Kyrsten Sinema wasn’t the only Democrat to vote against including a $15 federal minimum wage in the $1.9 trillion covid relief bill in early March, but she was the only one whose vote became a meme. The clip itself is short and sparse: Sinema, the 44-year-old first-term Democratic senator from Arizona, walks briskly around the well of the chamber, gives Mitch McConnell a friendly pat on the back, and pauses in front of the clerk. Then she thrusts her right thumb dramatically down, dipping her body for emphasis.
“Ms. Sinema. Ms. Sinema: No,” says the clerk, recording her vote. But Sinema, by this point, is already gone.
That morning, she had brought a chocolate cake for the floor staff who worked long hours before the final stimulus vote. Now “Marie Antoinette” was trending on Twitter. Within a few hours, the image was everywhere—on cable news, late-night shows, even the side of an old flour mill in downtown Tempe, near the intersection where, in 2003, Sinema led an anti-war vigil on the eve of the invasion of Iraq. “Keep the cake,” read the message projected onto the building. “Support the $15 minimum wage now.”
To Sinema’s progressive critics, her vote was a funhouse mirror image of John McCain’s thumbs-down vote to save the Affordable Care Act four years earlier—only now an Arizona Democrat was rejecting one of her party’s biggest legislative priorities. More alarming was her opposition to reforming the filibuster, the Senate rule that allows a minority of senators to block a piece of legislation from coming to a vote. Weeks earlier, Sinema, who rarely speaks to reporters from news outlets that are not based in her home state, had drawn a sharp line during an interview with Politico: “I want to restore the 60-vote threshold for all elements of the Senate’s work,” she said. In the face of united Republican opposition, many Democrats feared such a standard would doom almost every piece of their agenda— from immigration reform to voting rights to LGBTQ equality.
Democrats expected such intransigence from West Virginia’s Joe Manchin, a conservative from a state Donald Trump carried by 39 points, who once shot climate legislation with a gun and whose wife cuts his hair with a Flowbee. But to those who have supported Sinema from the beginning of her career, her heel-turn is more painful. Long before she became one of the Democratic caucus’s most centrist members, Sinema was so liberal she refused to even join the party. From her family’s struggle with poverty during her childhood to her Green Party roots, her rise is the story of striving and adaptation, and of the transformation not just of an idealist, but of a state—from a Republican stronghold she once dubbed the “meth lab of democracy” to a bona fide battleground.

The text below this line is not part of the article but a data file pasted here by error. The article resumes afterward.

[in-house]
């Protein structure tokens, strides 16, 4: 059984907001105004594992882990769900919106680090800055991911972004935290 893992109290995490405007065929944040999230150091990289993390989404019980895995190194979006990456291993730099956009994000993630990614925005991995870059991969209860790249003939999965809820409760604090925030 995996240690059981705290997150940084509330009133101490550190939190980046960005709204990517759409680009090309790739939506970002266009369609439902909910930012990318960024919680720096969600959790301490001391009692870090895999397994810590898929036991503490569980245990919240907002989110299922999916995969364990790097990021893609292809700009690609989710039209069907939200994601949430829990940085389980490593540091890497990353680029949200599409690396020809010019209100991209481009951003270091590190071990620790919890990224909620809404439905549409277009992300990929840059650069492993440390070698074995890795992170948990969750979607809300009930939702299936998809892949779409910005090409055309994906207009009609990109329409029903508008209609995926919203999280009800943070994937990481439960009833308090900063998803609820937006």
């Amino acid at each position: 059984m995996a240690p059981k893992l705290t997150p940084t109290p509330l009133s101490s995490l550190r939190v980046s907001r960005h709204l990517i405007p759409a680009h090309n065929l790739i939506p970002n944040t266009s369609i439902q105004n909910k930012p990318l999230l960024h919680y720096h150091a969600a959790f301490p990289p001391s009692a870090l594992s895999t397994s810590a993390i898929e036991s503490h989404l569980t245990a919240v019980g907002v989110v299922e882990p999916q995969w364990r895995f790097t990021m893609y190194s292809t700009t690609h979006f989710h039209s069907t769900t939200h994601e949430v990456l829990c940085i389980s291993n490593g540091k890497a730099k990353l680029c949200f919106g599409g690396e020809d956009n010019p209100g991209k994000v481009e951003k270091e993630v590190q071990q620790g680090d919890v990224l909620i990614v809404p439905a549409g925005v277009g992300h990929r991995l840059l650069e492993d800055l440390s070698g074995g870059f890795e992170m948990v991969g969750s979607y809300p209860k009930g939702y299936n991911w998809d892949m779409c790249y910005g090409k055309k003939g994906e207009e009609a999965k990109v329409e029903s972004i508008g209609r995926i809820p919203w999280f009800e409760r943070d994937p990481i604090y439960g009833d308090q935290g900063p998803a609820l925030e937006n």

But in the process, Sinema has left some back home wondering whether she’s misread the lessons of her own ascent. As a progressive in one of the nation’s most conservative state legislatures, Sinema abandoned her early radicalism for a new theory of change. She learned to play nice, seeking incremental progress through careful messaging and across-the-aisle relationships and reinventing herself as a post-partisan deal-maker. But her success was also powered by an army of activists—outsiders like she had once been—operating on a far different theory of change. Now, for the first time in her career, she hoLDS real power. The future of the party and the Senate just might hinge on what Kyrsten Sinema wants to do with it.
WHEN SINEMA TRIED to explain why she opposed the minimum-wage hike, she began, as she often does, with a nod to her past. “I understand what it is like to face tough choices while working to meet your family’s most basic needs,” she said in a statement. While critics called her a hypocrite and pointed to comments in which she had previously endorsed a higher wage, Sinema insisted she still did support an increase. Her issue, she said, was that the wage increase had nothing to do with covid relief. Sinema had become a stickler for the rules. She didn’t start off that way.
The hardships Sinema faced growing up have long formed the foundational story of her politics. Born in Tucson, she moved with her family when she was 8 to a rural community in the Florida panhandle after her parents divorced. While her new stepfather struggled to find work, they settled across the street from relatives, in a cinder-block building that had once been a gas station; she said they subsisted with help from members of the LDS church to which they belonged. The details of the living arrangement are a matter of dispute—she has often said their home lacked electricity and running water, although relatives insisted to the Washington Post in 2018 that it had both. But a gas station with running water is a gas station nonetheless. Sinema grew up poor and from a young age was possessed with a relentless drive to change her own circumstances.
At 16, she was co-valedictorian of her high school class. Two years later, she graduated from Brigham Young University. She moved to Phoenix, got married at 19 and divorced within a few years, and became a social worker at an elementary school in a Mexican American neighborhood. Sinema worked for Ralph Nader’s 2000 presidential bid, managed a campaign for a Green Party state legislative candidate named John Scudder, got a master’s in social work at Arizona State University, and in 2001 launched her first campaign—for a seat on the city council. Her interests, she told a local newspaper, were housing and poverty; she raised practically nothing because she believed donations were “bribery.”
“What Kyrsten had to say was always a million times smarter than what anyone else had to say,” says Carole Edelsky, a retired Arizona State University professor who volunteered on the Scudder campaign. “She was head and shoulders above everybody. She was gorgeous and brilliant. She was a lightning rod. She just sparkled.” Sinema was active in every political club and attended every meeting. “She just struck me as somebody who slept like two or three hours at night,” another activist tells me.